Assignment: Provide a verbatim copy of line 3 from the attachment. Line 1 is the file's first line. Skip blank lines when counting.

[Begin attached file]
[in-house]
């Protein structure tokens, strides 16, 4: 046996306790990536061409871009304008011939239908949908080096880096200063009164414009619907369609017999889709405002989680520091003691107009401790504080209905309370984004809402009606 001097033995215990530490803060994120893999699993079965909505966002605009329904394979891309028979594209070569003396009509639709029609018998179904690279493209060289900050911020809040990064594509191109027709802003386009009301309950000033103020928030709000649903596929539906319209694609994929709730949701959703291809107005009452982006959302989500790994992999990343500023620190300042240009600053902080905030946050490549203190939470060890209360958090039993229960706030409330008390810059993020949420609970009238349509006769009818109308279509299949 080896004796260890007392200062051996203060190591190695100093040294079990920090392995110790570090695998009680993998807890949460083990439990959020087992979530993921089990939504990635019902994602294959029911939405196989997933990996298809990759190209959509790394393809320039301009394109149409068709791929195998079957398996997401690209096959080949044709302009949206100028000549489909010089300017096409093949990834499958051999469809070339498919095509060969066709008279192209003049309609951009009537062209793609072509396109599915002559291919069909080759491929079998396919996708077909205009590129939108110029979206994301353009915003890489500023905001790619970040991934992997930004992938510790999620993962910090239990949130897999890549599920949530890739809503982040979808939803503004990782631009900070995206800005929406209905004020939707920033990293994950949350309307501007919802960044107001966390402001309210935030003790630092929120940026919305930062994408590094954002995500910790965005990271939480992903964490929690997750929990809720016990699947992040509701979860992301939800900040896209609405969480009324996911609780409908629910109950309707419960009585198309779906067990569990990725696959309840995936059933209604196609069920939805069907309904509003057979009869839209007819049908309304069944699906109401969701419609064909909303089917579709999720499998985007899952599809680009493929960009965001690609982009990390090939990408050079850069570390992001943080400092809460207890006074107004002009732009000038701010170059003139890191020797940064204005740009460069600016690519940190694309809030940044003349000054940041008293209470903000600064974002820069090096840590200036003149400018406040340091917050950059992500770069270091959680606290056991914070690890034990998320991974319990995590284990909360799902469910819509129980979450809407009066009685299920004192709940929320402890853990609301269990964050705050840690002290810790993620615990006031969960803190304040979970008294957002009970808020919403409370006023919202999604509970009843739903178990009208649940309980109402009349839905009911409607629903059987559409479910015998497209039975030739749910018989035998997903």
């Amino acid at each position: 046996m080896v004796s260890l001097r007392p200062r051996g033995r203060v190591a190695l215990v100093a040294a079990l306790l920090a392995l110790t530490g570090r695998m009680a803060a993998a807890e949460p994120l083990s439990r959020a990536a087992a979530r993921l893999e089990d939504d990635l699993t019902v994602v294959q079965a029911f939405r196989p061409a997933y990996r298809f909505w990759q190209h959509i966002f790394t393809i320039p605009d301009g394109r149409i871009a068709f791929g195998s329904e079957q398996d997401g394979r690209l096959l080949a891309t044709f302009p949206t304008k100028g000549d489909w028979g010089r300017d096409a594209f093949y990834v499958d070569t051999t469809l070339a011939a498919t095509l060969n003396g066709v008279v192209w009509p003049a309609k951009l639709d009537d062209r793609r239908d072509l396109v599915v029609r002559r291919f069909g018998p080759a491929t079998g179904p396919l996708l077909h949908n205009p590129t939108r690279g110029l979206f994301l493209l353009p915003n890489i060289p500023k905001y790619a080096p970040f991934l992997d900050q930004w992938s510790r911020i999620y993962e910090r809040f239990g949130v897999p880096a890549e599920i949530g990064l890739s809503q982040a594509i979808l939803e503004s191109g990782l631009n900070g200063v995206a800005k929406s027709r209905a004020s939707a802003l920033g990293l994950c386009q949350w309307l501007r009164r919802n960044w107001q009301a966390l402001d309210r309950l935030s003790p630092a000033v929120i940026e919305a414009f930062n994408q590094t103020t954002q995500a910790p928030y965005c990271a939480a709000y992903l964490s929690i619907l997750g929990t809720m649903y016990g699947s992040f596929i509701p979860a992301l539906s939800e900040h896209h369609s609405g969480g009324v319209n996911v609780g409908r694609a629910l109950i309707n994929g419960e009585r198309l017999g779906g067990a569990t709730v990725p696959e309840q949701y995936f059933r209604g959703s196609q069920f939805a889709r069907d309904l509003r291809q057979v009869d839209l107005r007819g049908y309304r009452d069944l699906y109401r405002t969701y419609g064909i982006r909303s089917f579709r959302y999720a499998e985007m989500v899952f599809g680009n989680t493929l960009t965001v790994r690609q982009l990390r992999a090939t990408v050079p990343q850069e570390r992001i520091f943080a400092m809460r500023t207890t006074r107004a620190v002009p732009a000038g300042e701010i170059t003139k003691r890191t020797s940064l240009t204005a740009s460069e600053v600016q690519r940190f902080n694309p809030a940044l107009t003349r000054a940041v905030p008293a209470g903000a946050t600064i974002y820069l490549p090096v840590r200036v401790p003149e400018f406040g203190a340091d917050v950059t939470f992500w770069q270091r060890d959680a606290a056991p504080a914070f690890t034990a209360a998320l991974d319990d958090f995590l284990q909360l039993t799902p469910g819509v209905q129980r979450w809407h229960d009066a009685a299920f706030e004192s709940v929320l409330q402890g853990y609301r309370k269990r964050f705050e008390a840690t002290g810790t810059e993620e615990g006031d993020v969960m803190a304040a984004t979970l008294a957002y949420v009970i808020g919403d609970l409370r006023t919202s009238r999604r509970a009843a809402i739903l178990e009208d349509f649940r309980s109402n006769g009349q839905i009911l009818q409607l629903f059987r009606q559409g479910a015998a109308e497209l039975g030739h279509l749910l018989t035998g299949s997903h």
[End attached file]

């Amino acid at each position: 046996m080896v004796s260890l001097r007392p200062r051996g033995r203060v190591a190695l215990v100093a040294a079990l306790l920090a392995l110790t530490g570090r695998m009680a803060a993998a807890e949460p994120l083990s439990r959020a990536a087992a979530r993921l893999e089990d939504d990635l699993t019902v994602v294959q079965a029911f939405r196989p061409a997933y990996r298809f909505w990759q190209h959509i966002f790394t393809i320039p605009d301009g394109r149409i871009a068709f791929g195998s329904e079957q398996d997401g394979r690209l096959l080949a891309t044709f302009p949206t304008k100028g000549d489909w028979g010089r300017d096409a594209f093949y990834v499958d070569t051999t469809l070339a011939a498919t095509l060969n003396g066709v008279v192209w009509p003049a309609k951009l639709d009537d062209r793609r239908d072509l396109v599915v029609r002559r291919f069909g018998p080759a491929t079998g179904p396919l996708l077909h949908n205009p590129t939108r690279g110029l979206f994301l493209l353009p915003n890489i060289p500023k905001y790619a080096p970040f991934l992997d900050q930004w992938s510790r911020i999620y993962e910090r809040f239990g949130v897999p880096a890549e599920i949530g990064l890739s809503q982040a594509i979808l939803e503004s191109g990782l631009n900070g200063v995206a800005k929406s027709r209905a004020s939707a802003l920033g990293l994950c386009q949350w309307l501007r009164r919802n960044w107001q009301a966390l402001d309210r309950l935030s003790p630092a000033v929120i940026e919305a414009f930062n994408q590094t103020t954002q995500a910790p928030y965005c990271a939480a709000y992903l964490s929690i619907l997750g929990t809720m649903y016990g699947s992040f596929i509701p979860a992301l539906s939800e900040h896209h369609s609405g969480g009324v319209n996911v609780g409908r694609a629910l109950i309707n994929g419960e009585r198309l017999g779906g067990a569990t709730v990725p696959e309840q949701y995936f059933r209604g959703s196609q069920f939805a889709r069907d309904l509003r291809q057979v009869d839209l107005r007819g049908y309304r009452d069944l699906y109401r405002t969701y419609g064909i982006r909303s089917f579709r959302y999720a499998e985007m989500v899952f599809g680009n989680t493929l960009t965001v790994r690609q982009l990390r992999a090939t990408v050079p990343q850069e570390r992001i520091f943080a400092m809460r500023t207890t006074r107004a620190v002009p732009a000038g300042e701010i170059t003139k003691r890191t020797s940064l240009t204005a740009s460069e600053v600016q690519r940190f902080n694309p809030a940044l107009t003349r000054a940041v905030p008293a209470g903000a946050t600064i974002y820069l490549p090096v840590r200036v401790p003149e400018f406040g203190a340091d917050v950059t939470f992500w770069q270091r060890d959680a606290a056991p504080a914070f690890t034990a209360a998320l991974d319990d958090f995590l284990q909360l039993t799902p469910g819509v209905q129980r979450w809407h229960d009066a009685a299920f706030e004192s709940v929320l409330q402890g853990y609301r309370k269990r964050f705050e008390a840690t002290g810790t810059e993620e615990g006031d993020v969960m803190a304040a984004t979970l008294a957002y949420v009970i808020g919403d609970l409370r006023t919202s009238r999604r509970a009843a809402i739903l178990e009208d349509f649940r309980s109402n006769g009349q839905i009911l009818q409607l629903f059987r009606q559409g479910a015998a109308e497209l039975g030739h279509l749910l018989t035998g299949s997903h």